On the Pulse 220509

Gospel musician Stanley Nenge’s album ‘Natsai Nemashoko’ is previewed Lance Guma and Brilliant Pongo. Songs played include Mweya Mutsvene, Anogona Jesu, Hameno Zvavo and Wekutanga Nekupedzisira. Don’t miss out on the showbiz news segment of the programme, including the non stop arguments between the presenters.

Hotseat 220509

Violet’s guest is commentator Brian Kagoro, with some analysis following Prime Minister Tsvangirai’s statement on the progress of the inclusive government. Kagoro says government is only functioning now because the MDC has been bending over backwards from day one and he wonders what would happen if the MDC changed its stance and refused to budge, just as Mugabe has over the issue of Gono and Tomana. He says 3 months have elapsed but the readiness to work together is still only on a rhetorical level and there is a danger the MDC may no longer have their eye on the ball – the elections – as they are so fixated with trying to get this GNU to work.

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Mai Chiedza says it was a mistake and a betrayal of the people for the MDC to join the GNU as ZANU PF could have now been history; Ndou says pensioners are still struggling because their US$48.00 government pension doesn’t buy very much, and, Chimusoro says they were lucky to have rains this year which allowed them to do some harvesting otherwise they would be starving.

Newsreel 200509

Mugabe refuses to budge on Gono and Tomana
By Tichaona Sibanda
20 May 2009

Robert Mugabe has apparently refused to budge on his re-appointment of Reserve Bank Governor Gideon Gono and Attorney General Johannes Tomana amid reports the 3 principals have decided to declare a deadlock on these two issues.

When Mugabe, Morgan Tsvangirai and Arthur Mutambara met on Tuesday they agreed that the MDC’s Roy Bennet would finally be sworn in as Deputy Minister of Agriculture. They also agreed on the appointment of five governors from the MDC-T, one from MDC-M, and four from ZANU PF.

Mugabe has also agreed to return the powerful communications portfolio, which he had unilaterally stripped from MDC Minister Nelson Chamisa’s Information, Technology and Communication Ministry and placed under the supervision of his own Ministry of Transport headed by Nicholas Goche.

The state controlled media initially referred to Chamisa as ‘Minister of Information, Technology and Communication,’ but a few days after the communication portfolio was stripped from his Ministry and given to Goche, all state media outlets also struck off ‘Communication’ when they referred to his ministry.

Chamisa always insisted nothing had changed in his Ministry since no one had communicated the change to him officially, and he had only read about it in newspapers.

A source in Harare told us Arthur Mutambara was given the task of announcing the progress made so far in the talks. The MDC-M secretary general Welshman Ncube confirmed to the Zimbabwe Times that the 3 principals had agreed on virtually everything except Gono and Tomana’s appointments.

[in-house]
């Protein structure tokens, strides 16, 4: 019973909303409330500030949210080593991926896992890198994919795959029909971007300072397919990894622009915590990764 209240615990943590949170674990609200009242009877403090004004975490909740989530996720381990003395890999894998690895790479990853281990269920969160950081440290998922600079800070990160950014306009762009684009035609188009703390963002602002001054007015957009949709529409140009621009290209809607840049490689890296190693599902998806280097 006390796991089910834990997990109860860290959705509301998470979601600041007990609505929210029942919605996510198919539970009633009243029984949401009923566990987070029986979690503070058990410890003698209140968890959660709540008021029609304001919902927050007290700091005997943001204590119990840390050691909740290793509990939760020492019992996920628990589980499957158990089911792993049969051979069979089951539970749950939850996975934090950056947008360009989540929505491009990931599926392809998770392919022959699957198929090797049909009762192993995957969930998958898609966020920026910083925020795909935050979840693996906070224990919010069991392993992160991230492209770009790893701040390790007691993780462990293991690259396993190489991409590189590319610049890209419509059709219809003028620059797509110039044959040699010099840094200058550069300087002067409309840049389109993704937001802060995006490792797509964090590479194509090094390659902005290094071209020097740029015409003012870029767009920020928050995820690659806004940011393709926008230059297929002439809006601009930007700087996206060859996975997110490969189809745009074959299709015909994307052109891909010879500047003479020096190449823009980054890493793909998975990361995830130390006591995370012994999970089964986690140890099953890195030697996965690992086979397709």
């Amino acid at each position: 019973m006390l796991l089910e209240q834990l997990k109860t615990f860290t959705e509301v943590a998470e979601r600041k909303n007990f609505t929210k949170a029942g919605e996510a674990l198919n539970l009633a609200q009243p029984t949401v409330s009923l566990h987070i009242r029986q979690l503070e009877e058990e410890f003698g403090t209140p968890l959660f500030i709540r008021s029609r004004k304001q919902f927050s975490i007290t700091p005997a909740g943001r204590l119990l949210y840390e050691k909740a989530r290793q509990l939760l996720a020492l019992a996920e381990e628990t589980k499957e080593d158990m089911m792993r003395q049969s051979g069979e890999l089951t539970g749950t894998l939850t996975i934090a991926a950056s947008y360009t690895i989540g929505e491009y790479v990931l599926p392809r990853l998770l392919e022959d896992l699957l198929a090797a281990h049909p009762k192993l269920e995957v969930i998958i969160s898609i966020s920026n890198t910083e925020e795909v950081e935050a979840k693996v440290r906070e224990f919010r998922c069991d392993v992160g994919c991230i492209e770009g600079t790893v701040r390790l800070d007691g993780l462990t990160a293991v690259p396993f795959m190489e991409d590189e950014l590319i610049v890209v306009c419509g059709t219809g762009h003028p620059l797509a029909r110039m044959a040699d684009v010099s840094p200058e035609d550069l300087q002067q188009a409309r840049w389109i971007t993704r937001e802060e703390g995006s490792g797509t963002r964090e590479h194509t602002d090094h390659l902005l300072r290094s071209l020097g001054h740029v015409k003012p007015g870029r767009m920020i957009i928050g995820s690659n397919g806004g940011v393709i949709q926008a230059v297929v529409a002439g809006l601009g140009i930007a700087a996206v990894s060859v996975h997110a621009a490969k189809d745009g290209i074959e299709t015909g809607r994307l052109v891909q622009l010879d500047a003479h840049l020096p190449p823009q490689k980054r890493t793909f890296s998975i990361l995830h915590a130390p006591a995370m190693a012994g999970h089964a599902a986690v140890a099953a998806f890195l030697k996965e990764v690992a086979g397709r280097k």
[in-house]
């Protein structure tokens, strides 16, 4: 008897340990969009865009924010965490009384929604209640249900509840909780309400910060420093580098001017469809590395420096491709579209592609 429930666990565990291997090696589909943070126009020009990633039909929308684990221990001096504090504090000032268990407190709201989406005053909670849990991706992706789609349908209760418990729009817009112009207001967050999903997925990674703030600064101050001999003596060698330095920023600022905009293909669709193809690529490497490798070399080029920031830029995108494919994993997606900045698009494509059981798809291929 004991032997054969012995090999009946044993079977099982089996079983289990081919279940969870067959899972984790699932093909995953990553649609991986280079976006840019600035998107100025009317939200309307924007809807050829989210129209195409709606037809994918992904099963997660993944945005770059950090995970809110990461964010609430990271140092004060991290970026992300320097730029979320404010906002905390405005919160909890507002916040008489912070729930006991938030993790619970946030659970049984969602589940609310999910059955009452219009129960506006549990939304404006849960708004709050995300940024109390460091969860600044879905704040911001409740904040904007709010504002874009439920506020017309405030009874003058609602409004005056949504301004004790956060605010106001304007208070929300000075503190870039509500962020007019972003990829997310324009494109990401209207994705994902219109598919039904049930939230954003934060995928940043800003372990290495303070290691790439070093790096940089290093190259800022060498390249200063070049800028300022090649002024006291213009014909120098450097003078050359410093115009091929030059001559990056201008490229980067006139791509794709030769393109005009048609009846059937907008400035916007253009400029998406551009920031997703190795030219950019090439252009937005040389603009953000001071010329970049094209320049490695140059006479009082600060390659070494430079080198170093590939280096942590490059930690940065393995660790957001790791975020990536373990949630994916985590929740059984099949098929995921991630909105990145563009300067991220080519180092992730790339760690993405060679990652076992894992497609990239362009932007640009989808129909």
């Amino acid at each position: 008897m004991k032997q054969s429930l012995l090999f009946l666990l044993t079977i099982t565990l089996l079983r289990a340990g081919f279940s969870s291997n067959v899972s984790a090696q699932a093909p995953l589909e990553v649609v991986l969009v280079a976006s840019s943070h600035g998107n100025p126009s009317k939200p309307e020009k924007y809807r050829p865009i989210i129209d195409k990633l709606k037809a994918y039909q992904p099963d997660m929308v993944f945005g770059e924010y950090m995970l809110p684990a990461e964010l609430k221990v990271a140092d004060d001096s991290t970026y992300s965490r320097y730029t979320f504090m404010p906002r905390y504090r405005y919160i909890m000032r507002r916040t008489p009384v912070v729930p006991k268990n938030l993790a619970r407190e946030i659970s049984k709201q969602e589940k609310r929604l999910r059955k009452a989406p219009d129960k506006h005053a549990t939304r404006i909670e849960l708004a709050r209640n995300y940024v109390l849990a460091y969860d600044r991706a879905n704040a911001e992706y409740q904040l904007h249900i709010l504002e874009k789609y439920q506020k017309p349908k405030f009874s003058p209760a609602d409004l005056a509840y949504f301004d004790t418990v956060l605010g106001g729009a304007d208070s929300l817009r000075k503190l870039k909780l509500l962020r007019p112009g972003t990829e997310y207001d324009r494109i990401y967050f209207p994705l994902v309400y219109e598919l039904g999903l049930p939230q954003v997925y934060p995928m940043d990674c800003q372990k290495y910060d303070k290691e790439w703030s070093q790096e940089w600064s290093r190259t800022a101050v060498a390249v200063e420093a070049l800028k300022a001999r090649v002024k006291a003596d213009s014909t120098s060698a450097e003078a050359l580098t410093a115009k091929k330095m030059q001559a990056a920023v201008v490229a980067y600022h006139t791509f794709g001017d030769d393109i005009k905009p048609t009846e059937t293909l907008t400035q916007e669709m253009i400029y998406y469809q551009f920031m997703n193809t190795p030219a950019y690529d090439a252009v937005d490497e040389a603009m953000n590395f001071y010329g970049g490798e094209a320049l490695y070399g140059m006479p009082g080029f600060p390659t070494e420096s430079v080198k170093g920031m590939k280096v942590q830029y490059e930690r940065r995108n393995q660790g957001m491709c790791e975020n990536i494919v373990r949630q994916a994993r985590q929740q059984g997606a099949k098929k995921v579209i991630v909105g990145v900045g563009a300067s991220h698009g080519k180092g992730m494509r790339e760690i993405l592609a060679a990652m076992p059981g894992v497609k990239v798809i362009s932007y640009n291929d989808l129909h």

Human rights lawyer Dhehwa Mavhinga told us Mugabe would rather stick with Tomana and Gono because they continue to manipulate the judiciary and the Reserve Bank to keep ZANU PF afloat.

‘Gono initiated and pioneered quasi-fiscal activities that saw ZANU PF keep afloat in near impossible conditions. Tomana has selectively kept the MDC on tenterhooks by violating the law on a daily basis by detaining and cracking down on officials and activists,’ Mavhinga said.

Our Harare correspondent Simon Muchemwa told us ordinary Zimbabweans are now getting fed up with the continued delay in implementing the full terms of the GPA.

‘People are saying when two elephants fight; it is the grass that suffers. Ordinary people on the ground can’t even raise money to buy bread or sugar for their families because of this impasse to finish the talks,’ Muchemwa said.


Zimbabwe lawyers protest harassment
By Staff reporter
20 May 2009

On Tuesday the Law Society of Zimbabwe held a peaceful demonstration in the streets of Harare to protest continuing harassment of members of the legal fraternity. Two years ago, during a similar demonstration by the Law Society several lawyers were assaulted by riot police.
More than 50 lawyers marched from the High Court to the New Government Complex, where they delivered a petition to the Ministry of Justice and Legal Affairs. The group resolved last week, to petition the authorities, including The Home Affairs Ministers and the Attorney General, following the arrest of their colleague Alec Muchadehama. He has been representing MDC and civic activists arrested in connection with alleged plots to destabilise the Mugabe regime.
The protest march went without arrests even though the lawyers defied a police ban. Police had banned the march claiming they did not have enough manpower to escort the protestors and that it had been scheduled during a peak hour.
The peaceful protestors held placards written, ‘Judicial Independence not Judicial Dependence,’ ‘Rule of Law, not Rule by Law,’ and ‘Stop the Abductions Now.’